Metabolic dysfunction-associated steatotic liver disease (MASLD), formerly known as non-alcoholic fatty liver disease (NAFLD), alcoholic liver disease, and viral hepatitis stand as prominent causes of morbidity and mortality in chronic liver diseases globally. The literature has substantiated CBD’s potential therapeutic effects across diverse liver diseases in in vivo and in vitro models. However, the precise mechanism of action remains elusive, and an absence of evidence hinders its translation into clinical practice.

This comprehensive review emphasizes the wealth of data linking CBD to liver diseases. Importantly, we delve into a detailed discussion of the receptors through which CBD might exert its effects, including cannabinoid receptors, CB1 and CB2, peroxisome proliferator-activated receptors (PPARs), G protein-coupled receptor 55 (GPR55), transient receptor potential channels (TRPs), and their intricate connections with liver diseases. In conclusion, we address new questions that warrant further investigation in this evolving field.”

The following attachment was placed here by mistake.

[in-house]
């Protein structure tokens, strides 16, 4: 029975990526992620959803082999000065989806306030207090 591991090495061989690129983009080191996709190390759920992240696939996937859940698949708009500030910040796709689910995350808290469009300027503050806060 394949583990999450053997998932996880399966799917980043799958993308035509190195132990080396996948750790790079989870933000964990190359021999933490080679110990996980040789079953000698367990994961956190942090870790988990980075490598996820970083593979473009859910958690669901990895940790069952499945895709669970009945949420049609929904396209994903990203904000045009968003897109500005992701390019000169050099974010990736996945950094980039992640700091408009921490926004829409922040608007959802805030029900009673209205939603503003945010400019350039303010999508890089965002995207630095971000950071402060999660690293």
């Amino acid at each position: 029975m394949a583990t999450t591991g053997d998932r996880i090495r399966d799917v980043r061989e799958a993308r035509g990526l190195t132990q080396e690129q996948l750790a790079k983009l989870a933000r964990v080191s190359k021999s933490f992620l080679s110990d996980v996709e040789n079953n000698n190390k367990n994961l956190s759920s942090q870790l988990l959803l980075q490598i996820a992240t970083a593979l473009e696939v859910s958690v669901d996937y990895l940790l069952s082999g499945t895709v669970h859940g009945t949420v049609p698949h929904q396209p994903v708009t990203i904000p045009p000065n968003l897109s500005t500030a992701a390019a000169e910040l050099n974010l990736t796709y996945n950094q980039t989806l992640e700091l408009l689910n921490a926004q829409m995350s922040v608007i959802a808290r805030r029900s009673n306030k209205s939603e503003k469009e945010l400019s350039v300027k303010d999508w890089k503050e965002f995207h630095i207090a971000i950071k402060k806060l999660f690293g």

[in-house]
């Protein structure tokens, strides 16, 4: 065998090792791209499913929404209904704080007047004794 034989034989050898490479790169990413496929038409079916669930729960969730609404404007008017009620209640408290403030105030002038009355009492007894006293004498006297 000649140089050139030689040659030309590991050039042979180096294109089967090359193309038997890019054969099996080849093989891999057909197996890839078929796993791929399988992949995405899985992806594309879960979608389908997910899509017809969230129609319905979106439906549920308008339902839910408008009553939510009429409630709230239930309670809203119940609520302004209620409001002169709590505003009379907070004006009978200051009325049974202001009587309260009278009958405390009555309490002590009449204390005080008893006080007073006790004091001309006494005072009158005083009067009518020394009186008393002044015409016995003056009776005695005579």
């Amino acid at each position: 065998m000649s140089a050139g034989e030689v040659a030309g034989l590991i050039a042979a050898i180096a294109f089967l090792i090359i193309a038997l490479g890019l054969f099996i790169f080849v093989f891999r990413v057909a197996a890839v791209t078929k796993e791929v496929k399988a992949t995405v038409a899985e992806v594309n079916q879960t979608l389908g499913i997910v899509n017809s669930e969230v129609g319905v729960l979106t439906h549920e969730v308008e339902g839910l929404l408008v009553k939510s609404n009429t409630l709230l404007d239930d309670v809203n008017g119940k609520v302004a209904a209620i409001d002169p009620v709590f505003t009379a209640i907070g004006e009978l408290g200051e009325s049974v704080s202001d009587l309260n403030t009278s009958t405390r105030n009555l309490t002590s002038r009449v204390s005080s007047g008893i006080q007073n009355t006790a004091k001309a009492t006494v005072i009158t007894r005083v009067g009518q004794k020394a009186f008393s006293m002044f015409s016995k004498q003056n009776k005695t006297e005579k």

Effectiveness of cannabidiol (CBD) on histopathological changes and gene expression in hepatocellular carcinoma (HCC) model in male rats: the role of Hedgehog (Hh) signaling pathway

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“The third most prevalent malignancy to cause mortality is hepatocellular carcinoma (HCC). The Hedgehog (Hh) signaling pathway is activated by binding to the transmembrane receptor Patched-1 (PTCH-1), which depresses the transmembrane G protein-coupled receptor Smoothened (SMO).

This study was performed to examine the preventative and therapeutic effects of cannabidiol in adult rats exposed to diethyl nitrosamine (DENA)-induced HCC.